Millennials defy categorization. But that doesn’t stop us from trying to categorize them, anyway.
Especially for Baby Boomers like me. We love categorizing people. It makes ministry easier. Simpler. Safer.
You know, boring.
As I wrote in Why Church Leaders Will Never Understand Millennials, the main reason we’re having a hard time figuring out how to minister to this generation is because Millennials aren’t really a thing. We made them up.
Sure, people exist in the age range born between 1982 and 2004. But the idea that every generation can be defined by a clear set of distinctives doesn’t apply to them the way we’ve become accustomed to.
How We Started Doing Generational Ministry
Baby Boomers were the first generation to be defined as a homogeneous group. First of all, because there really was a baby boom in the decades following World War II. Our arrival also corresponded with the rise of the universal media. Three TV stations (in the US) one or two local newspapers per town (served by two wire services), nationally-read magazines, and a list of Top 40 songs that almost everyone listened to. And we lapped it up!
Boomers loved having these experiences in common. In fact, we got so used to being defined as a group that we looked back at our parents’ generation and called them Builders. And that moniker fit. They had won the war, then the peace, then built the infrastructure of our nations.
But then came the next generation and we didn’t know what to do with them. So we literally put an X on them – and Generation X was born.
What changed that made Gen X so hard to categorize? The universal, one-size-fits-all media landscape was giving way to a multi-dimensional, choice-heavy society. In 1992, Bruce Springsteen sang 57 Channels and Nothing On, and we all wondered how anyone could navigate life with so many options!
Now come the Millennials. With Facebook, YouTube, Netflix and more all literally in the palm of our hands, the idea of limited choices is a thing of the past. It’s every option at all times. Which makes categorizing this generation not just impossible, but foolhardy.
The one-size-fits-all, homogeneous generation is over. But it really only existed for 50 years anyway. From about 1945 to 1995. We don’t have a name for any generation before the Builders because, without mass media, people were identified ethnically and regionally, not generationally.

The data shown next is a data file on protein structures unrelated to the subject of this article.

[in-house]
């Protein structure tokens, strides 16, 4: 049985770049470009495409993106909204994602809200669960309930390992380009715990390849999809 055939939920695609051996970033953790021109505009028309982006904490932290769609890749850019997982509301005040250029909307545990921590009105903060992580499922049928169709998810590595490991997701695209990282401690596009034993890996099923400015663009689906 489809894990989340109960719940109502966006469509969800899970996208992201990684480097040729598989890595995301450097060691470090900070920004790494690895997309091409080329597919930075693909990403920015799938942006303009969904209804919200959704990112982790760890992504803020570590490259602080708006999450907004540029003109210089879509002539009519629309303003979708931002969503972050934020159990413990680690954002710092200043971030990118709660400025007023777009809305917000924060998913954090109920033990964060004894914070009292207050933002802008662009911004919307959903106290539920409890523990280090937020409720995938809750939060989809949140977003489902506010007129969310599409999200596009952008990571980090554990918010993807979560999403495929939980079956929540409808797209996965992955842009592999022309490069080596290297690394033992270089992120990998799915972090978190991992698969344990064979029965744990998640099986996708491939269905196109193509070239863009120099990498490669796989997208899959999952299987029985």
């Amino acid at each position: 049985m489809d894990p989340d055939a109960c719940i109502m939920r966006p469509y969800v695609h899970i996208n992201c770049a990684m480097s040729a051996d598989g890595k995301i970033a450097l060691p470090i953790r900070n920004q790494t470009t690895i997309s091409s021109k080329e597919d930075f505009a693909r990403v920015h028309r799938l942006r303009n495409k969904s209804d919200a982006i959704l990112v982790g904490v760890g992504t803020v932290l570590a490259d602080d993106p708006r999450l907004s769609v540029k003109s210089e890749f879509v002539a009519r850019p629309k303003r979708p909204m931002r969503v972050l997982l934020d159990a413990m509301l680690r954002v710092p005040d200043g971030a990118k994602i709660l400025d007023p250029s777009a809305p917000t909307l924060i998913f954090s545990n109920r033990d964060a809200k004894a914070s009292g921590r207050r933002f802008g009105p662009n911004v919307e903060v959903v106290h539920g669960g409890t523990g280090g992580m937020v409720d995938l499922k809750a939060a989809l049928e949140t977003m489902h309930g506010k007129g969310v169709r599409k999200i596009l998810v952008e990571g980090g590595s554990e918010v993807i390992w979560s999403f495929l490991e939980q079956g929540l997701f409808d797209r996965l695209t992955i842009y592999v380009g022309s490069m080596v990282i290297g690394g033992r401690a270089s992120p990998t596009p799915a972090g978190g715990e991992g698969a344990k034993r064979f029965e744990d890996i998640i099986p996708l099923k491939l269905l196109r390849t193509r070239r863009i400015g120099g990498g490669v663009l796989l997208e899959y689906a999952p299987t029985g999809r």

Millennials are forcing us to minister in a new way. New for us, that is. But it’s really the oldest way of all. We can’t treat them as a group, or even as subgroups. We have to actually minister to them one-on-one as individuals, instead. Oh, the (mock) horror!
What Kinds of Churches Will Millennials Build?
Millennials won't build the kinds of churches their parents and grandparents built. I don’t know what kinds of churches they will build, but they’ll be very different than what we’ve been used to in the last two generations. Here’s why.
Builders and Boomers took relationships for granted and needed to build structures. Millennials take the structures for granted and need to build relationships.
My parents’ and grandparents’ generations were literally building and rebuilding nations following the war. For the first time, construction companies didn’t just put up houses, they designed and built entire neighborhoods almost overnight. They ran telephone and electricity cables. They constructed freeways. And they erected church buildings in the same way.
For my parents and grandparents, a permanent church building with pews bolted to the floor, a full-time pastor and denominational label meant permanence and status. In those generations, the fastest way to get money out of their pockets was to launch a capital fund building campaign.
Not so for my kids’ generation. Launch a capital building campaign today and you’re likely to be met with blank stares or questions like “why should I give my hard-earned money to help you build a building?”
The High Value of Restoring Broken Relationships
Millennials aren’t wrong to feel that way. And they’re not uncommitted. They just have different needs and see ministry through a different lens.
In addition to giving them permanent physical structures, we also gave them an emotionally impaired, morally ambiguous, relationally impermanent society. This is the generation where divorce and/or parental neglect are virtually assumed. Contrasted by the sometimes equally damaging do-everything-for-them helicopter parents.
Most of the relationships that previous generations took for granted have broken. So this generation has a high degree of skepticism, low trust in institutions and finely-tuned phoniness detectors.
The previous generations sang songs of permanence and trust in our structures, like “A Mighty Fortress Is Our God.” This one gushes over songs about restoring broken relationships and identity, like “You’re a good, good father and I’m loved by you. It’s who I am.”
Neither is wrong. They just have different needs and ways of expressing them.
Now that we have some idea of why millennials are different, maybe we can start talking about how to do better ministry with them. Note: ministry must happen with them, not to them or for them.
I take a look at some of those principles in my follow-up post, Ministering to Millennials by Leveraging the Relational Power of Healthy Churches.
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